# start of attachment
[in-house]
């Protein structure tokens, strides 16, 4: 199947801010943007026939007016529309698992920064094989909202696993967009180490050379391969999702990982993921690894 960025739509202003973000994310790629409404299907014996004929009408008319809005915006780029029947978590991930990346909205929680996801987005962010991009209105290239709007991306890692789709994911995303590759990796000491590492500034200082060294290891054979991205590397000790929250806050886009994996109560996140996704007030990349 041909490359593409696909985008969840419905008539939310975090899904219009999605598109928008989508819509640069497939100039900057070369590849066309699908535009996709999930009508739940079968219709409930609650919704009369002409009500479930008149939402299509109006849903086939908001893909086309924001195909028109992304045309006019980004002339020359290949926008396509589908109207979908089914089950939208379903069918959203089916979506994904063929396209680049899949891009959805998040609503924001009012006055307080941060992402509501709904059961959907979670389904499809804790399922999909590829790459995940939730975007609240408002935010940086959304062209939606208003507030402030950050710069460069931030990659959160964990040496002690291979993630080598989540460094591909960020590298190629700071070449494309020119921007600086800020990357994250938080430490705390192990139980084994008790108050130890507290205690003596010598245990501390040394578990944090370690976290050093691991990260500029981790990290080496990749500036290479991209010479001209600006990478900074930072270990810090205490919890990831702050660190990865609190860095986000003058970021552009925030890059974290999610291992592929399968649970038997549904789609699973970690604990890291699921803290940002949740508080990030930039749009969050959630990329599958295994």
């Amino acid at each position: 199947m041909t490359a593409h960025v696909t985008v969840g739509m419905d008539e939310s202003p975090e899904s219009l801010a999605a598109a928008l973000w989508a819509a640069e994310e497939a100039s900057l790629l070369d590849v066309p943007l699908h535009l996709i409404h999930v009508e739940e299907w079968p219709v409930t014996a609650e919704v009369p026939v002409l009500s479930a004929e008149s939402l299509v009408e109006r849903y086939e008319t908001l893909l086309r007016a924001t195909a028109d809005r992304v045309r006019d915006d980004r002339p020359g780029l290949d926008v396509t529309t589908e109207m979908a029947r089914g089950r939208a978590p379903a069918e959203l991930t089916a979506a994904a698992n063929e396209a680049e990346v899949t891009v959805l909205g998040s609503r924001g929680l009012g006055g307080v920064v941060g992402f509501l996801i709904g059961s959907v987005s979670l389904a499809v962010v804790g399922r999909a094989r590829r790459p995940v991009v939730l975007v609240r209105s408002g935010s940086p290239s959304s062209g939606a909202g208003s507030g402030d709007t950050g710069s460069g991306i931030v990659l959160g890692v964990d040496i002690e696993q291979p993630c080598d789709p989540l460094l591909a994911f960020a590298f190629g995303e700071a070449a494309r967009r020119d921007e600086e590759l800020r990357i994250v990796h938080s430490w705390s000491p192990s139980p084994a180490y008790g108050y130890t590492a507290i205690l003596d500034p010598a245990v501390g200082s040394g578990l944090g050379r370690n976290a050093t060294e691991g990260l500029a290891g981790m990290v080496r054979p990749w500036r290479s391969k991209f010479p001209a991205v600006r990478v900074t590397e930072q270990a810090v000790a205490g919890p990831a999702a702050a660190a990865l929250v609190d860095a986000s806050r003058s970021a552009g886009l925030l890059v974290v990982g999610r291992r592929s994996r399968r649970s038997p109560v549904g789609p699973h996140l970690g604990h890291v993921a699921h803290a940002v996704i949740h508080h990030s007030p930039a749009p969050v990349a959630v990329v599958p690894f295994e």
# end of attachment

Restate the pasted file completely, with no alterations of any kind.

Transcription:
[in-house]
């Protein structure tokens, strides 16, 4: 199947801010943007026939007016529309698992920064094989909202696993967009180490050379391969999702990982993921690894 960025739509202003973000994310790629409404299907014996004929009408008319809005915006780029029947978590991930990346909205929680996801987005962010991009209105290239709007991306890692789709994911995303590759990796000491590492500034200082060294290891054979991205590397000790929250806050886009994996109560996140996704007030990349 041909490359593409696909985008969840419905008539939310975090899904219009999605598109928008989508819509640069497939100039900057070369590849066309699908535009996709999930009508739940079968219709409930609650919704009369002409009500479930008149939402299509109006849903086939908001893909086309924001195909028109992304045309006019980004002339020359290949926008396509589908109207979908089914089950939208379903069918959203089916979506994904063929396209680049899949891009959805998040609503924001009012006055307080941060992402509501709904059961959907979670389904499809804790399922999909590829790459995940939730975007609240408002935010940086959304062209939606208003507030402030950050710069460069931030990659959160964990040496002690291979993630080598989540460094591909960020590298190629700071070449494309020119921007600086800020990357994250938080430490705390192990139980084994008790108050130890507290205690003596010598245990501390040394578990944090370690976290050093691991990260500029981790990290080496990749500036290479991209010479001209600006990478900074930072270990810090205490919890990831702050660190990865609190860095986000003058970021552009925030890059974290999610291992592929399968649970038997549904789609699973970690604990890291699921803290940002949740508080990030930039749009969050959630990329599958295994």
């Amino acid at each position: 199947m041909t490359a593409h960025v696909t985008v969840g739509m419905d008539e939310s202003p975090e899904s219009l801010a999605a598109a928008l973000w989508a819509a640069e994310e497939a100039s900057l790629l070369d590849v066309p943007l699908h535009l996709i409404h999930v009508e739940e299907w079968p219709v409930t014996a609650e919704v009369p026939v002409l009500s479930a004929e008149s939402l299509v009408e109006r849903y086939e008319t908001l893909l086309r007016a924001t195909a028109d809005r992304v045309r006019d915006d980004r002339p020359g780029l290949d926008v396509t529309t589908e109207m979908a029947r089914g089950r939208a978590p379903a069918e959203l991930t089916a979506a994904a698992n063929e396209a680049e990346v899949t891009v959805l909205g998040s609503r924001g929680l009012g006055g307080v920064v941060g992402f509501l996801i709904g059961s959907v987005s979670l389904a499809v962010v804790g399922r999909a094989r590829r790459p995940v991009v939730l975007v609240r209105s408002g935010s940086p290239s959304s062209g939606a909202g208003s507030g402030d709007t950050g710069s460069g991306i931030v990659l959160g890692v964990d040496i002690e696993q291979p993630c080598d789709p989540l460094l591909a994911f960020a590298f190629g995303e700071a070449a494309r967009r020119d921007e600086e590759l800020r990357i994250v990796h938080s430490w705390s000491p192990s139980p084994a180490y008790g108050y130890t590492a507290i205690l003596d500034p010598a245990v501390g200082s040394g578990l944090g050379r370690n976290a050093t060294e691991g990260l500029a290891g981790m990290v080496r054979p990749w500036r290479s391969k991209f010479p001209a991205v600006r990478v900074t590397e930072q270990a810090v000790a205490g919890p990831a999702a702050a660190a990865l929250v609190d860095a986000s806050r003058s970021a552009g886009l925030l890059v974290v990982g999610r291992r592929s994996r399968r649970s038997p109560v549904g789609p699973h996140l970690g604990h890291v993921a699921h803290a940002v996704i949740h508080h990030s007030p930039a749009p969050v990349a959630v990329v599958p690894f295994e």